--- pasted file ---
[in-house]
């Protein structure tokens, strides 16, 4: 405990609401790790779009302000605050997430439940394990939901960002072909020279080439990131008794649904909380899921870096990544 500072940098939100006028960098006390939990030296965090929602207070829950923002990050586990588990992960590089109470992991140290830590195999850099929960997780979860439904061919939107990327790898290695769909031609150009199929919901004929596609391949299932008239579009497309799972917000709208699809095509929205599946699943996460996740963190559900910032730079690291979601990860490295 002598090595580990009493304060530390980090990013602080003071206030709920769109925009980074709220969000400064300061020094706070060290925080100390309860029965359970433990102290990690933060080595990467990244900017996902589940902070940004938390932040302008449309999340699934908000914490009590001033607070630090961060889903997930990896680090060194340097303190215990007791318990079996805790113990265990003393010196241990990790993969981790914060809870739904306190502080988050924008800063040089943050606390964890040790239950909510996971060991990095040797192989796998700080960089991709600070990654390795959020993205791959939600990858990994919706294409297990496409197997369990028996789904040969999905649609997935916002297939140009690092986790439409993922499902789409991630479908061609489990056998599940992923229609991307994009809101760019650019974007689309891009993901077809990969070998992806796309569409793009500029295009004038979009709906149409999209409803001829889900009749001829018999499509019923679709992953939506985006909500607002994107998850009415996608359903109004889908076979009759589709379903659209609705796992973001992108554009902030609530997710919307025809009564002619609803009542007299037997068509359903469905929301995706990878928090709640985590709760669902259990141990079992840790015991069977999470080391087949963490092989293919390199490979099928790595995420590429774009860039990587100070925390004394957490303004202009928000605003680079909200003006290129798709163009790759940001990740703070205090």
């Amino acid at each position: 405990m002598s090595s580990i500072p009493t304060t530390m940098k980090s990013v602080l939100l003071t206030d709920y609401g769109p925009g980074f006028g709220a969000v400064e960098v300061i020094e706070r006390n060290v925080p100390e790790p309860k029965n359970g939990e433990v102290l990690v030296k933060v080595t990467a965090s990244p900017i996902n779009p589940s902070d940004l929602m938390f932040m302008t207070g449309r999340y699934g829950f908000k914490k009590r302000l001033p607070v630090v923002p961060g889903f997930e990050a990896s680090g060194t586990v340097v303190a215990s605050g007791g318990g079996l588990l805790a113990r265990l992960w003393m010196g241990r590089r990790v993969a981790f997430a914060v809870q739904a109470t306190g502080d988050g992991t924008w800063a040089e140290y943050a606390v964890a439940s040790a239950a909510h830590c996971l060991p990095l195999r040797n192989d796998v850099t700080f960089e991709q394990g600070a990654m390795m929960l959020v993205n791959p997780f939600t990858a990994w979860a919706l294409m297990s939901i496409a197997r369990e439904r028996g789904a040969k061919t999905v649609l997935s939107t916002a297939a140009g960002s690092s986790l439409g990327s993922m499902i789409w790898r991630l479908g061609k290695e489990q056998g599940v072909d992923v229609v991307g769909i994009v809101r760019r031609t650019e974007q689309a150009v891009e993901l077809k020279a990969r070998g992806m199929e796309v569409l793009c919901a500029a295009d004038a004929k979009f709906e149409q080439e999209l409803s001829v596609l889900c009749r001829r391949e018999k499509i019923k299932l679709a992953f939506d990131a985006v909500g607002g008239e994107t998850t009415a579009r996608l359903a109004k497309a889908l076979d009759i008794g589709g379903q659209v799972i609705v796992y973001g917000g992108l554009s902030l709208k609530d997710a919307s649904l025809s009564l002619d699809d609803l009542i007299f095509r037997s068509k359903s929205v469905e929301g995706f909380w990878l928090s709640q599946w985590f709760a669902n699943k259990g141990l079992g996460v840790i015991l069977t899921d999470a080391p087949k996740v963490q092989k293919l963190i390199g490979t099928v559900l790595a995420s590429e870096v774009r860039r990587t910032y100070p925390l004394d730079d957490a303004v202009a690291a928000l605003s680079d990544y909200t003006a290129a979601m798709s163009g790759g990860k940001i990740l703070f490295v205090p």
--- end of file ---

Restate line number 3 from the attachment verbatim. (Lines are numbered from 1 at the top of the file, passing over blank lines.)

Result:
């Amino acid at each position: 405990m002598s090595s580990i500072p009493t304060t530390m940098k980090s990013v602080l939100l003071t206030d709920y609401g769109p925009g980074f006028g709220a969000v400064e960098v300061i020094e706070r006390n060290v925080p100390e790790p309860k029965n359970g939990e433990v102290l990690v030296k933060v080595t990467a965090s990244p900017i996902n779009p589940s902070d940004l929602m938390f932040m302008t207070g449309r999340y699934g829950f908000k914490k009590r302000l001033p607070v630090v923002p961060g889903f997930e990050a990896s680090g060194t586990v340097v303190a215990s605050g007791g318990g079996l588990l805790a113990r265990l992960w003393m010196g241990r590089r990790v993969a981790f997430a914060v809870q739904a109470t306190g502080d988050g992991t924008w800063a040089e140290y943050a606390v964890a439940s040790a239950a909510h830590c996971l060991p990095l195999r040797n192989d796998v850099t700080f960089e991709q394990g600070a990654m390795m929960l959020v993205n791959p997780f939600t990858a990994w979860a919706l294409m297990s939901i496409a197997r369990e439904r028996g789904a040969k061919t999905v649609l997935s939107t916002a297939a140009g960002s690092s986790l439409g990327s993922m499902i789409w790898r991630l479908g061609k290695e489990q056998g599940v072909d992923v229609v991307g769909i994009v809101r760019r031609t650019e974007q689309a150009v891009e993901l077809k020279a990969r070998g992806m199929e796309v569409l793009c919901a500029a295009d004038a004929k979009f709906e149409q080439e999209l409803s001829v596609l889900c009749r001829r391949e018999k499509i019923k299932l679709a992953f939506d990131a985006v909500g607002g008239e994107t998850t009415a579009r996608l359903a109004k497309a889908l076979d009759i008794g589709g379903q659209v799972i609705v796992y973001g917000g992108l554009s902030l709208k609530d997710a919307s649904l025809s009564l002619d699809d609803l009542i007299f095509r037997s068509k359903s929205v469905e929301g995706f909380w990878l928090s709640q599946w985590f709760a669902n699943k259990g141990l079992g996460v840790i015991l069977t899921d999470a080391p087949k996740v963490q092989k293919l963190i390199g490979t099928v559900l790595a995420s590429e870096v774009r860039r990587t910032y100070p925390l004394d730079d957490a303004v202009a690291a928000l605003s680079d990544y909200t003006a290129a979601m798709s163009g790759g990860k940001i990740l703070f490295v205090p």